O, Canada! Thy brow is wreathed with a glorious garland of flowers, but thy land is rife with the strife of struggling bi-linguists who are at the short end of jokes aplenty!
Canada is bi-lingual at the federal level. That means two languages hold the coveted position of being the country’s official tongues as administered by the federal government. Finland is the only other developed nation with a similar status – Finnish and Swedish being the two national languages.
In addition to having this special status, Canada also has the privilege of being home to one of the most culturally diverse demography profiles in the world, with only 32 per cent of the population being of ethnic origin.
As fascinating a place as Canada is (I was considering moving there some many years ago and I know that lovely Catherine Christaki and Christos Floros from Lingua Greca is still dreaming of emigrating there), for the purpose of this article we shall restrict ourselves to just a couple of somewhat-oft-repeated-but-nonetheless-funny-every-time-you-hear-them tales of linguistic ludicrousness that are wont to happen when two languages – even distantly related ones – come head to head in a fight for supremacy. We are not suggesting unilingualism or advocating a preference for one language over the other – especially that I speak both of them; we are merely pointing out the fact that even in a country where two languages are “official”, one of them gets…shall we say, left to fend for itself?
The first one that must be showcased is a classic that could once be found at Niagara Falls (on the Ontario side, of course): Caution – Slippery Surfaces When Wet. That kind of sign begs the question: So where does Slippery go and submerge himself when he’s dry? In the Niagara River, one might assume.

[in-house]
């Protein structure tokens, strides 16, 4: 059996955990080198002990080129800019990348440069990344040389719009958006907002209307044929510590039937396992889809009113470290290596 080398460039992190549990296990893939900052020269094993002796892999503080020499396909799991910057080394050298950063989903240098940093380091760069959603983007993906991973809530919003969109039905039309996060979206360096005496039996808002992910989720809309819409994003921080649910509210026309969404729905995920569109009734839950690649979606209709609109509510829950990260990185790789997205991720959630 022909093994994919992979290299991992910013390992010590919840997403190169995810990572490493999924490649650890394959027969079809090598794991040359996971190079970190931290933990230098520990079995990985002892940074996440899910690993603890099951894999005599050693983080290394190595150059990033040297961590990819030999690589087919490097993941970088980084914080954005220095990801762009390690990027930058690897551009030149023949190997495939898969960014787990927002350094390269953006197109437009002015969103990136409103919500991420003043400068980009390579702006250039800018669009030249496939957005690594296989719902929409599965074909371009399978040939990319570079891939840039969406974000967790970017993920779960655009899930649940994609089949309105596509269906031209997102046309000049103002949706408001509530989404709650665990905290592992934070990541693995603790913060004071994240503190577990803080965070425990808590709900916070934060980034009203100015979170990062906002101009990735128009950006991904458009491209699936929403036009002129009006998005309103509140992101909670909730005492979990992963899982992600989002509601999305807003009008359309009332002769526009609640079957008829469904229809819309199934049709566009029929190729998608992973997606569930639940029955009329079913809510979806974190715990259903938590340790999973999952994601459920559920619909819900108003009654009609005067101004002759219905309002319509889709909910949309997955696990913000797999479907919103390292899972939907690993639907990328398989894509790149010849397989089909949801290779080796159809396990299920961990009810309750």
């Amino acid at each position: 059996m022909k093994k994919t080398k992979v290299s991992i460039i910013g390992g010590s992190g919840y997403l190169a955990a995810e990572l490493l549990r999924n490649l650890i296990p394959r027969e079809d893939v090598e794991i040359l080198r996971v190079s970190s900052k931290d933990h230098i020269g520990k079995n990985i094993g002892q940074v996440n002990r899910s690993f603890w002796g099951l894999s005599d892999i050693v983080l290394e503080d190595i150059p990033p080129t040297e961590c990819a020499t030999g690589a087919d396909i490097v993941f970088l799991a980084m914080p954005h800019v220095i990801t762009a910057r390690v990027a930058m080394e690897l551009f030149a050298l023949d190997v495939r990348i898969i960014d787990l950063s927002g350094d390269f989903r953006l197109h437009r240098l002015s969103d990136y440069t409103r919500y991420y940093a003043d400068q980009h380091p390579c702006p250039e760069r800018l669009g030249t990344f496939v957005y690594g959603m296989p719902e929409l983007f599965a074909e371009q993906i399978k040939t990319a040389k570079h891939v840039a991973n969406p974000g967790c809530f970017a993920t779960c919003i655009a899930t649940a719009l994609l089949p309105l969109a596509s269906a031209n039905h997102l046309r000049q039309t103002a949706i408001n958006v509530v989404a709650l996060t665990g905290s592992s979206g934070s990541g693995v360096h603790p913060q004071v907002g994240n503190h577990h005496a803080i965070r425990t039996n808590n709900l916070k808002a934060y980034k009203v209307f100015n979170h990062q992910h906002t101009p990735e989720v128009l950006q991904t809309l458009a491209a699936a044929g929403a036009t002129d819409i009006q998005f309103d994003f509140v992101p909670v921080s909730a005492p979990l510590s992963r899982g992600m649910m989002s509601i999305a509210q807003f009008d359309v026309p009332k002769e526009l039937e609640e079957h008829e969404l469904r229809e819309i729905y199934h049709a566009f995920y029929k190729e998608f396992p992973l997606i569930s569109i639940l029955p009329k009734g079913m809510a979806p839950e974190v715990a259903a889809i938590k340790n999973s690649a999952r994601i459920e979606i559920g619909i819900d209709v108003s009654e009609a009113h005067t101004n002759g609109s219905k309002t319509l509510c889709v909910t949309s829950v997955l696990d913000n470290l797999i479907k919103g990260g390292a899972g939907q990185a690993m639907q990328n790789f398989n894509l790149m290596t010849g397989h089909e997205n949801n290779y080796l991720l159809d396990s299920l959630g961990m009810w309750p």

How about this one? When Big John products were introduced by Hunt-Wesson, Inc. in French Canada (Québec alone is officially a unilingual province, with French being the official language), they were launched as Gros Jos. While this may look okay at first glance, those who know the local slang will snigger at the translation: big breasts. Even a literal translation would make it “Fat John” – not much better for a food brand.
Why Linguistic Bloopers?
Everybody’s got a stash of photos of funny signs around the world, and people are usually quite free about sharing it. But the problem goes much deeper than just unintended errors in translation: the problem is that people take translation too lightly. In all probability, the majority of these signs were translated by a self-proclaimed bi-linguist or by computer software. This can be a very dangerous thing. Consider this sign in a hotel in China: “Your bed has been made in accordance with local tradition. If you have any other ideas please ring for the chambermaid. Please take advantage of her. She will be very pleased to squash your shirts, blouses and underwear. If asked, she will also squeeze your trousers.” Imagine the consequences if one actually did do what the sign suggested! Before you start Googling Chinese Law for the punishment meted out for sexual harassment, think about what would happen if the translator of that sign worked for the United Nations. We would be constantly on the brink of World War III.
Translation bloopers, however, are not just reserved for interlingual scenarios. Even within the same language, a person who does not speak it very well can often be confused by signs. The famous “Dogs must be carried on escalators” sign that has people scrambling to find a dog just to get to the upper level is a mind-numbing example of this.
Everywhere you travel to in this small world, you can find such gems. The underlying message is clear: get a translator. If you are about to put up a sign that hundreds or thousands of people will be looking at every day, for God’s sake get a translator! It won’t cost you an arm and a leg to get a decent translation done, but it will save you the cost of utter shame and embarrassment – not to mention a complete loss of credibility.
In parting, we beg of you to do the right thing, and not be the “putter-upper” of signs such as this: “This is a family hotel, so children are very welcome. We of course are always pleased to accept adultery.” Get a translator!